SB 5242 would prohibit cost-sharing for the coverage of abortion services. 

SB 5120 would direct the Department of Health (DOH) to license or certify 23-hour crisis relief centers, a new type of crisis diversion facility directed to serve people regardless of behavioral health acuity.

SB 5189 would establish the profession of behavioral health support specialist, and require the Health Care Authority to ensure that behavioral health support specialist services are covered by the state Medicaid program by Jan. 1st, 2025.

SB 5036 would improve telemedicine access by extending the date by six months for which an interactive remote appointment between a patient and a healthcare provider may substitute for an in-person appointment for the purposes of reimbursement to a healthcare provider using audio-only telemedicine.

SB 5050 would require physicians and osteopathic physicians to provide specific information regarding risks, symptoms, and complications before conducting breast implant surgery.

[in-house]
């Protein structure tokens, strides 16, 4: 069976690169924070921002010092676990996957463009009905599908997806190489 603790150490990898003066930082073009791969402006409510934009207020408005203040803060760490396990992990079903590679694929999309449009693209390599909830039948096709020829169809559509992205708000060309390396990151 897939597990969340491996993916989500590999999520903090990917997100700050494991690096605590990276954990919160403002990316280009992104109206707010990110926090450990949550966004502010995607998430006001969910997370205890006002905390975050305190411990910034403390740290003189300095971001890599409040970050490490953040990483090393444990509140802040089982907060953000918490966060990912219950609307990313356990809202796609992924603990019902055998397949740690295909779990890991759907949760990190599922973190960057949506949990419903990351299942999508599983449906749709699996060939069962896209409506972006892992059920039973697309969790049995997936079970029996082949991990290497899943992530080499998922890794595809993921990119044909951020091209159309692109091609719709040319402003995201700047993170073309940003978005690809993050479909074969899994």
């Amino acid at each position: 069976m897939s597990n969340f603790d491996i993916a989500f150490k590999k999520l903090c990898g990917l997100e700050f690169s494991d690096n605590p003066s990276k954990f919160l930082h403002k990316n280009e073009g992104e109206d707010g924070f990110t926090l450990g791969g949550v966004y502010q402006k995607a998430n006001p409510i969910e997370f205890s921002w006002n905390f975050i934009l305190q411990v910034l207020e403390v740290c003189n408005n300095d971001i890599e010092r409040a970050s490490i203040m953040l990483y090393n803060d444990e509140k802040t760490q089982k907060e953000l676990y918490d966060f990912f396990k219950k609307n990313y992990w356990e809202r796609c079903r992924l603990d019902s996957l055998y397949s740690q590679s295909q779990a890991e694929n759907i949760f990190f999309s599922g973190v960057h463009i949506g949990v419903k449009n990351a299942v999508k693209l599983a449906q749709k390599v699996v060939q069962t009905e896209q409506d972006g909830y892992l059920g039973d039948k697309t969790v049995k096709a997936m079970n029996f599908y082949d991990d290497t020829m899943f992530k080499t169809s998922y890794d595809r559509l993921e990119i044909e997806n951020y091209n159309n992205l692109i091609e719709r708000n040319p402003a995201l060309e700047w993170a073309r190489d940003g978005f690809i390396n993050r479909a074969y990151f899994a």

SB 5396 would prohibit health plans that provide coverage for supplemental and diagnostic breast examinations from imposing cost sharing on the examinations.

SB 5632 would require the Health Benefit Exchange to administer a healthcare premium assistance program for employees who lose employer-provided healthcare coverage as a result of a labor dispute.

SB 5729 would remove the expiration date on the $35 cost-sharing cap for insulin.

The following bills passed in the House and now await votes in the Senate: